It is a commonly held view that couples who live together have the same protection as married couples if they split up. This is not true. If you are unmarried then the law will treat you as two unrelated individuals. This means that your rights to make a claim against a property you may have been living in with your partner will depend on different factors. If the property is owned jointly then you have a usually equal claim. This can differ if there is evidence of an alternative intention at the outset of your cohabitation or an agreement since and you have relied upon it. In order to make such an argument it is crucial to be able to demonstrate this clearly. One way in which you could do so would be to enter into a cohabitation agreement with your partner. If you would like further information about Cohabitation Agreements please do contact us.
If your property is owned by just one of you then a claim can only be made in very specific circumstances by the person who does not own the property. If you have children together then you may in a small set of circumstances be able to remain living in the property until the children are 18. If you have made contributions to the property that you can document then it may be that you will have a claim against the property. In these circumstances you will need specialist legal advice.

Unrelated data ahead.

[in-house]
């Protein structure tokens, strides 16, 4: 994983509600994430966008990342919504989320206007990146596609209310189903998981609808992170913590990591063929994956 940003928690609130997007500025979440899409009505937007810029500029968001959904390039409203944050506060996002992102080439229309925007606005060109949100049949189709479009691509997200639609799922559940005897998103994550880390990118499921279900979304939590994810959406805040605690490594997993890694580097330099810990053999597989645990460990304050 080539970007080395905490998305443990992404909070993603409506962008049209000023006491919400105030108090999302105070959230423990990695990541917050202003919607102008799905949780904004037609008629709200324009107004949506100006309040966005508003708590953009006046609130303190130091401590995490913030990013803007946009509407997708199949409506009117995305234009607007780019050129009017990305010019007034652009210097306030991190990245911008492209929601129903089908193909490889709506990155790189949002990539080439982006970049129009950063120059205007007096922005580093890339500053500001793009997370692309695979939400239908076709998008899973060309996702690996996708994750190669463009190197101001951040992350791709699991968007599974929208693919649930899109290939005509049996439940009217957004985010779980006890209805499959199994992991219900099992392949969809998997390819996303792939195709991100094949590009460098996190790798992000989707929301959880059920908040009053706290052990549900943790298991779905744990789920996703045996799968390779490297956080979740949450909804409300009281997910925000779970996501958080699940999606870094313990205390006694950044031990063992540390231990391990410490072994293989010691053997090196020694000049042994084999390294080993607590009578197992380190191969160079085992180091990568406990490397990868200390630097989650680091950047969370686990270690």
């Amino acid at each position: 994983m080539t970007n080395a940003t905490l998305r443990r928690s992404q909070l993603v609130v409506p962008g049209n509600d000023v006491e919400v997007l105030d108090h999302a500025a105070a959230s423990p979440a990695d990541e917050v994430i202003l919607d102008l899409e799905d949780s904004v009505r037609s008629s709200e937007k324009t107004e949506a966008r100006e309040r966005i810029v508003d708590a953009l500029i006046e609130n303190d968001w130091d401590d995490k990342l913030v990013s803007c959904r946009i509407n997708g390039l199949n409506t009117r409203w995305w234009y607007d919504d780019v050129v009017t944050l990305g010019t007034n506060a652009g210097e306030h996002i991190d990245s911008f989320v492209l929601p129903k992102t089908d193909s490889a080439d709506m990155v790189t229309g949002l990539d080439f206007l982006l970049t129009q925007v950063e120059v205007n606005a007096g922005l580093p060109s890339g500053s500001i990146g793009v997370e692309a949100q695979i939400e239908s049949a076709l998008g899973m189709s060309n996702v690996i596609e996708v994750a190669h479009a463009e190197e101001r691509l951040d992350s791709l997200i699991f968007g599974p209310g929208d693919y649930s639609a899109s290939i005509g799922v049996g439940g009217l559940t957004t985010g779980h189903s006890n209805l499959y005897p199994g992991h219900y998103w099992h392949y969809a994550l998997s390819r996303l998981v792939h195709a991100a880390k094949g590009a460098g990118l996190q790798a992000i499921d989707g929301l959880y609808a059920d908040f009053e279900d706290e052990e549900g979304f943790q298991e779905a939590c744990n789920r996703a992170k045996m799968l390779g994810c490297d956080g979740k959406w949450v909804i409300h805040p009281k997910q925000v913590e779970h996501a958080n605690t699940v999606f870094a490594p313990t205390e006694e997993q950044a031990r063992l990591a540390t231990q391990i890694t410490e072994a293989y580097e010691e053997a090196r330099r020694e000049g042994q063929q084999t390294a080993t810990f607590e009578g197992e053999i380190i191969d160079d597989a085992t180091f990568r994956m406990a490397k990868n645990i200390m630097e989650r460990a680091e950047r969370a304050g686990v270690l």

If you are living together and one of you dies, if you own the property jointly as beneficial joint tenants i.e. you jointly own the whole property then the house would automatically pass to you if your partner dies. If you are tenants in common, i.e. you own a share of the property each then the share which belongs to your partner will fall into estate to be distributed in accordance with the terms of any Will. If your partner does not make a Will their estate will be distributed to family members but not to you. If the property is in your partner’s name then you won’t automatically receive any part of their estate in the absence of a Will making provision for you.
If this happens then you could make a claim if you have been living together for two years or more at the date of death of if you have been maintained by your partner. If these circumstances apply to you then again you will need specialist legal advice to fully understand your situation.
If you are separated as a married couple and wish to formalise the terms of an agreement reached about your financial situation or the arrangements for any children that you have decided that you would not like there to be a divorce then it may be that you will need a separation agreement. We are able to advise you about separation agreements generally and prepare a separation agreement in the event that you and your spouse decide that it is most appropriate in your circumstances.